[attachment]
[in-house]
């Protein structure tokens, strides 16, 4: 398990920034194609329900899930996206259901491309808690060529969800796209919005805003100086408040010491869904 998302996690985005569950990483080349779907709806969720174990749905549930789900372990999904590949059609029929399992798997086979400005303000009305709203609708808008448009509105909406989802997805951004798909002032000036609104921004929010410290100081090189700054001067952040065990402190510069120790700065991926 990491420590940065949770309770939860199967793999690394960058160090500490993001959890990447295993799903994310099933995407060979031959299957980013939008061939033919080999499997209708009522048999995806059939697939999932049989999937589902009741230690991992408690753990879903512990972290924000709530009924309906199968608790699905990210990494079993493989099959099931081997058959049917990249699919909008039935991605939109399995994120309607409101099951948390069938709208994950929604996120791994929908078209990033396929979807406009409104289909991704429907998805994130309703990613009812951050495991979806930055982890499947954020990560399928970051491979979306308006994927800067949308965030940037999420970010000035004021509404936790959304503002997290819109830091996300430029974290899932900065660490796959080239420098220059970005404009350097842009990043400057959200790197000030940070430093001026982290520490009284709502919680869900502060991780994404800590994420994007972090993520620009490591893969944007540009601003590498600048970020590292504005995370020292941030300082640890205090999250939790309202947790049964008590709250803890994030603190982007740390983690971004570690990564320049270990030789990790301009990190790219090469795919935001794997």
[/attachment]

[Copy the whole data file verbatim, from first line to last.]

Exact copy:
[in-house]
């Protein structure tokens, strides 16, 4: 398990920034194609329900899930996206259901491309808690060529969800796209919005805003100086408040010491869904 998302996690985005569950990483080349779907709806969720174990749905549930789900372990999904590949059609029929399992798997086979400005303000009305709203609708808008448009509105909406989802997805951004798909002032000036609104921004929010410290100081090189700054001067952040065990402190510069120790700065991926 990491420590940065949770309770939860199967793999690394960058160090500490993001959890990447295993799903994310099933995407060979031959299957980013939008061939033919080999499997209708009522048999995806059939697939999932049989999937589902009741230690991992408690753990879903512990972290924000709530009924309906199968608790699905990210990494079993493989099959099931081997058959049917990249699919909008039935991605939109399995994120309607409101099951948390069938709208994950929604996120791994929908078209990033396929979807406009409104289909991704429907998805994130309703990613009812951050495991979806930055982890499947954020990560399928970051491979979306308006994927800067949308965030940037999420970010000035004021509404936790959304503002997290819109830091996300430029974290899932900065660490796959080239420098220059970005404009350097842009990043400057959200790197000030940070430093001026982290520490009284709502919680869900502060991780994404800590994420994007972090993520620009490591893969944007540009601003590498600048970020590292504005995370020292941030300082640890205090999250939790309202947790049964008590709250803890994030603190982007740390983690971004570690990564320049270990030789990790301009990190790219090469795919935001794997």